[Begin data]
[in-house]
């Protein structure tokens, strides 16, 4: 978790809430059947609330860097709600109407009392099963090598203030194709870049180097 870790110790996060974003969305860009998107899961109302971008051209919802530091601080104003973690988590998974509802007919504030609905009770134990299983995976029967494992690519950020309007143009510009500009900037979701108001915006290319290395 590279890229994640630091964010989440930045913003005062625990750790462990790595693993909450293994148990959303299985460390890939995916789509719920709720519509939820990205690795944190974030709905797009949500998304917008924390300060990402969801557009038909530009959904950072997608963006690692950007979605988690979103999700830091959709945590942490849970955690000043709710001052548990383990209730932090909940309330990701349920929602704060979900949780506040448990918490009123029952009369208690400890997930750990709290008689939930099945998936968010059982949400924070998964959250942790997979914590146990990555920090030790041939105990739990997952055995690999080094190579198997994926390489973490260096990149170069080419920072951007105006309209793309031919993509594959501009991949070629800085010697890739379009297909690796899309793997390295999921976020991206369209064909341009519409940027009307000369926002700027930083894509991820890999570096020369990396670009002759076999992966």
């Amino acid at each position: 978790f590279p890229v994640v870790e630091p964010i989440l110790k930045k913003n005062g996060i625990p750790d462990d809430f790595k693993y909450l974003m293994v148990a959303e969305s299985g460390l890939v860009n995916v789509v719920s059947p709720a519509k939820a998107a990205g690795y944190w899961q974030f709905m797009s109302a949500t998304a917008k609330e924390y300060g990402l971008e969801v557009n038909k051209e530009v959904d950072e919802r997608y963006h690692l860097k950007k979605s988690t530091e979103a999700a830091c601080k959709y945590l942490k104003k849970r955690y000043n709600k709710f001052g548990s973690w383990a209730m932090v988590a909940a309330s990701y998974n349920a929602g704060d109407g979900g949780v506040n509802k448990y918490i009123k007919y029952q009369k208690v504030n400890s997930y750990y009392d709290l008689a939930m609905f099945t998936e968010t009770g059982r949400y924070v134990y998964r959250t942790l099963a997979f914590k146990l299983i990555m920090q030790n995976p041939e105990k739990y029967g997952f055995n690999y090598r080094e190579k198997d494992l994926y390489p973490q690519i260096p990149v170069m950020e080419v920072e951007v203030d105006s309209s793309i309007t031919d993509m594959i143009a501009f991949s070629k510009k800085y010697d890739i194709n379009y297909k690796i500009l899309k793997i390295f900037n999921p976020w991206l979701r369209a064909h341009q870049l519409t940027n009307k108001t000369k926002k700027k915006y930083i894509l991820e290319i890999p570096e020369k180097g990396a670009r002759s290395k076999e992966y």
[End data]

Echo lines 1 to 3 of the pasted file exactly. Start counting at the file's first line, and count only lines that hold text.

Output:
[in-house]
């Protein structure tokens, strides 16, 4: 978790809430059947609330860097709600109407009392099963090598203030194709870049180097 870790110790996060974003969305860009998107899961109302971008051209919802530091601080104003973690988590998974509802007919504030609905009770134990299983995976029967494992690519950020309007143009510009500009900037979701108001915006290319290395 590279890229994640630091964010989440930045913003005062625990750790462990790595693993909450293994148990959303299985460390890939995916789509719920709720519509939820990205690795944190974030709905797009949500998304917008924390300060990402969801557009038909530009959904950072997608963006690692950007979605988690979103999700830091959709945590942490849970955690000043709710001052548990383990209730932090909940309330990701349920929602704060979900949780506040448990918490009123029952009369208690400890997930750990709290008689939930099945998936968010059982949400924070998964959250942790997979914590146990990555920090030790041939105990739990997952055995690999080094190579198997994926390489973490260096990149170069080419920072951007105006309209793309031919993509594959501009991949070629800085010697890739379009297909690796899309793997390295999921976020991206369209064909341009519409940027009307000369926002700027930083894509991820890999570096020369990396670009002759076999992966």
């Amino acid at each position: 978790f590279p890229v994640v870790e630091p964010i989440l110790k930045k913003n005062g996060i625990p750790d462990d809430f790595k693993y909450l974003m293994v148990a959303e969305s299985g460390l890939v860009n995916v789509v719920s059947p709720a519509k939820a998107a990205g690795y944190w899961q974030f709905m797009s109302a949500t998304a917008k609330e924390y300060g990402l971008e969801v557009n038909k051209e530009v959904d950072e919802r997608y963006h690692l860097k950007k979605s988690t530091e979103a999700a830091c601080k959709y945590l942490k104003k849970r955690y000043n709600k709710f001052g548990s973690w383990a209730m932090v988590a909940a309330s990701y998974n349920a929602g704060d109407g979900g949780v506040n509802k448990y918490i009123k007919y029952q009369k208690v504030n400890s997930y750990y009392d709290l008689a939930m609905f099945t998936e968010t009770g059982r949400y924070v134990y998964r959250t942790l099963a997979f914590k146990l299983i990555m920090q030790n995976p041939e105990k739990y029967g997952f055995n690999y090598r080094e190579k198997d494992l994926y390489p973490q690519i260096p990149v170069m950020e080419v920072e951007v203030d105006s309209s793309i309007t031919d993509m594959i143009a501009f991949s070629k510009k800085y010697d890739i194709n379009y297909k690796i500009l899309k793997i390295f900037n999921p976020w991206l979701r369209a064909h341009q870049l519409t940027n009307k108001t000369k926002k700027k915006y930083i894509l991820e290319i890999p570096e020369k180097g990396a670009r002759s290395k076999e992966y």